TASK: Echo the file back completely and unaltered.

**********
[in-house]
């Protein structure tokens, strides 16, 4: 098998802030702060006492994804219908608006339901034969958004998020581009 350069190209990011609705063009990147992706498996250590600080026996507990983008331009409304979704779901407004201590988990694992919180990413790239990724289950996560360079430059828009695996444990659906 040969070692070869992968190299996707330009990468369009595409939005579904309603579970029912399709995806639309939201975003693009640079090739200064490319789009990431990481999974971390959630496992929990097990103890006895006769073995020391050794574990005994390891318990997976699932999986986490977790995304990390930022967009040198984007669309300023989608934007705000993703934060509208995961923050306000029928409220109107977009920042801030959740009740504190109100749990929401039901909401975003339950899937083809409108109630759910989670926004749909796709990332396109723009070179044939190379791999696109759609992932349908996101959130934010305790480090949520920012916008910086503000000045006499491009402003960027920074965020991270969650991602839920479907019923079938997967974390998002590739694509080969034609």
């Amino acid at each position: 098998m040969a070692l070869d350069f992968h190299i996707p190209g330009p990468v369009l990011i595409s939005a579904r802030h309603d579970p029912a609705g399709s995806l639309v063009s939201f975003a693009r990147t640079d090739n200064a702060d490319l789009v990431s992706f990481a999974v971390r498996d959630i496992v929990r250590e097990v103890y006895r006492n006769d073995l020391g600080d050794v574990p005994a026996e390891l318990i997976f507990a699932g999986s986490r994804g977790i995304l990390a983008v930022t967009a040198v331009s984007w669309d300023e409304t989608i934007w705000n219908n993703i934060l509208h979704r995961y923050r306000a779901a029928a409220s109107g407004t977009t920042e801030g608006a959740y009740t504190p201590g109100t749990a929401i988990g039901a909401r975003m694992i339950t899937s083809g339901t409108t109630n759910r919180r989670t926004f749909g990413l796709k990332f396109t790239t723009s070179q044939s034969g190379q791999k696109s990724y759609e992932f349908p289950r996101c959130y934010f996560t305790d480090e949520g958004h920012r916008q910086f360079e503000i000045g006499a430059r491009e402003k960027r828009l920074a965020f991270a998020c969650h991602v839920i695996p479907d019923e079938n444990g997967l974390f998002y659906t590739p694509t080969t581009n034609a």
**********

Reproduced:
[in-house]
């Protein structure tokens, strides 16, 4: 098998802030702060006492994804219908608006339901034969958004998020581009 350069190209990011609705063009990147992706498996250590600080026996507990983008331009409304979704779901407004201590988990694992919180990413790239990724289950996560360079430059828009695996444990659906 040969070692070869992968190299996707330009990468369009595409939005579904309603579970029912399709995806639309939201975003693009640079090739200064490319789009990431990481999974971390959630496992929990097990103890006895006769073995020391050794574990005994390891318990997976699932999986986490977790995304990390930022967009040198984007669309300023989608934007705000993703934060509208995961923050306000029928409220109107977009920042801030959740009740504190109100749990929401039901909401975003339950899937083809409108109630759910989670926004749909796709990332396109723009070179044939190379791999696109759609992932349908996101959130934010305790480090949520920012916008910086503000000045006499491009402003960027920074965020991270969650991602839920479907019923079938997967974390998002590739694509080969034609």
């Amino acid at each position: 098998m040969a070692l070869d350069f992968h190299i996707p190209g330009p990468v369009l990011i595409s939005a579904r802030h309603d579970p029912a609705g399709s995806l639309v063009s939201f975003a693009r990147t640079d090739n200064a702060d490319l789009v990431s992706f990481a999974v971390r498996d959630i496992v929990r250590e097990v103890y006895r006492n006769d073995l020391g600080d050794v574990p005994a026996e390891l318990i997976f507990a699932g999986s986490r994804g977790i995304l990390a983008v930022t967009a040198v331009s984007w669309d300023e409304t989608i934007w705000n219908n993703i934060l509208h979704r995961y923050r306000a779901a029928a409220s109107g407004t977009t920042e801030g608006a959740y009740t504190p201590g109100t749990a929401i988990g039901a909401r975003m694992i339950t899937s083809g339901t409108t109630n759910r919180r989670t926004f749909g990413l796709k990332f396109t790239t723009s070179q044939s034969g190379q791999k696109s990724y759609e992932f349908p289950r996101c959130y934010f996560t305790d480090e949520g958004h920012r916008q910086f360079e503000i000045g006499a430059r491009e402003k960027r828009l920074a965020f991270a998020c969650h991602v839920i695996p479907d019923e079938n444990g997967l974390f998002y659906t590739p694509t080969t581009n034609a």